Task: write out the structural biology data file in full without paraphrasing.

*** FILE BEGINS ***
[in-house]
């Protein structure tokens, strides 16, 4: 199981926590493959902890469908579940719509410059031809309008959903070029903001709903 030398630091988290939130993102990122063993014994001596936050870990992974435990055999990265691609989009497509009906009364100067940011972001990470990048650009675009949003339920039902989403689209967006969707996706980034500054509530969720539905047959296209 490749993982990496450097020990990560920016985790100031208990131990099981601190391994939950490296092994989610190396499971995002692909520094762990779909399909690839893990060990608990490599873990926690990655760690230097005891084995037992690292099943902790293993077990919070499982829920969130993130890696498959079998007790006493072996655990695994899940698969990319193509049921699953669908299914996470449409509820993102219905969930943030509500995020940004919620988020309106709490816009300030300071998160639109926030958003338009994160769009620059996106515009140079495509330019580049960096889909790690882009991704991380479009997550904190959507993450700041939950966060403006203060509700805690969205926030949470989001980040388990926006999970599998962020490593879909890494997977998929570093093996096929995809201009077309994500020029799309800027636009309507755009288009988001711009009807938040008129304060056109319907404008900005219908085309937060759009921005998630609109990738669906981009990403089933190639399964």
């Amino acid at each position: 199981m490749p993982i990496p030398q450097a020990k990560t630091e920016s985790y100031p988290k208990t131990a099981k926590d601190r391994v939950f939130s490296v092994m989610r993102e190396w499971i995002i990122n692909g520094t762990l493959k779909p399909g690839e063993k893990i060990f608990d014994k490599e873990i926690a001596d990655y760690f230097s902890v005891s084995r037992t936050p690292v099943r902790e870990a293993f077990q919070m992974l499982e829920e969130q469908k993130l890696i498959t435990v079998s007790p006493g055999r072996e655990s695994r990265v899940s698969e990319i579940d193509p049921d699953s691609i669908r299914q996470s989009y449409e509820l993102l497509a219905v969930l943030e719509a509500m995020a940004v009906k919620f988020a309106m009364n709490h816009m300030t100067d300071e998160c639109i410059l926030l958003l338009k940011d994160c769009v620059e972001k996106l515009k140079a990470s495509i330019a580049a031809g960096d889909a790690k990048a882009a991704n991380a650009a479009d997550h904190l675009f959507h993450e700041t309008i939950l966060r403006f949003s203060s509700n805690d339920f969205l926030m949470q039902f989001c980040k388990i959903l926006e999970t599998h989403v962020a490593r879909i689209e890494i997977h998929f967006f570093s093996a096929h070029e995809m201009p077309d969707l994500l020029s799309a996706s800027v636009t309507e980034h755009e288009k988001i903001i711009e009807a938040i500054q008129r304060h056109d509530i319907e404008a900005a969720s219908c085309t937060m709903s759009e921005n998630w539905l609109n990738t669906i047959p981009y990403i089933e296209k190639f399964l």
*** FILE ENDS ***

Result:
[in-house]
């Protein structure tokens, strides 16, 4: 199981926590493959902890469908579940719509410059031809309008959903070029903001709903 030398630091988290939130993102990122063993014994001596936050870990992974435990055999990265691609989009497509009906009364100067940011972001990470990048650009675009949003339920039902989403689209967006969707996706980034500054509530969720539905047959296209 490749993982990496450097020990990560920016985790100031208990131990099981601190391994939950490296092994989610190396499971995002692909520094762990779909399909690839893990060990608990490599873990926690990655760690230097005891084995037992690292099943902790293993077990919070499982829920969130993130890696498959079998007790006493072996655990695994899940698969990319193509049921699953669908299914996470449409509820993102219905969930943030509500995020940004919620988020309106709490816009300030300071998160639109926030958003338009994160769009620059996106515009140079495509330019580049960096889909790690882009991704991380479009997550904190959507993450700041939950966060403006203060509700805690969205926030949470989001980040388990926006999970599998962020490593879909890494997977998929570093093996096929995809201009077309994500020029799309800027636009309507755009288009988001711009009807938040008129304060056109319907404008900005219908085309937060759009921005998630609109990738669906981009990403089933190639399964």
């Amino acid at each position: 199981m490749p993982i990496p030398q450097a020990k990560t630091e920016s985790y100031p988290k208990t131990a099981k926590d601190r391994v939950f939130s490296v092994m989610r993102e190396w499971i995002i990122n692909g520094t762990l493959k779909p399909g690839e063993k893990i060990f608990d014994k490599e873990i926690a001596d990655y760690f230097s902890v005891s084995r037992t936050p690292v099943r902790e870990a293993f077990q919070m992974l499982e829920e969130q469908k993130l890696i498959t435990v079998s007790p006493g055999r072996e655990s695994r990265v899940s698969e990319i579940d193509p049921d699953s691609i669908r299914q996470s989009y449409e509820l993102l497509a219905v969930l943030e719509a509500m995020a940004v009906k919620f988020a309106m009364n709490h816009m300030t100067d300071e998160c639109i410059l926030l958003l338009k940011d994160c769009v620059e972001k996106l515009k140079a990470s495509i330019a580049a031809g960096d889909a790690k990048a882009a991704n991380a650009a479009d997550h904190l675009f959507h993450e700041t309008i939950l966060r403006f949003s203060s509700n805690d339920f969205l926030m949470q039902f989001c980040k388990i959903l926006e999970t599998h989403v962020a490593r879909i689209e890494i997977h998929f967006f570093s093996a096929h070029e995809m201009p077309d969707l994500l020029s799309a996706s800027v636009t309507e980034h755009e288009k988001i903001i711009e009807a938040i500054q008129r304060h056109d509530i319907e404008a900005a969720s219908c085309t937060m709903s759009e921005n998630w539905l609109n990738t669906i047959p981009y990403i089933e296209k190639f399964l």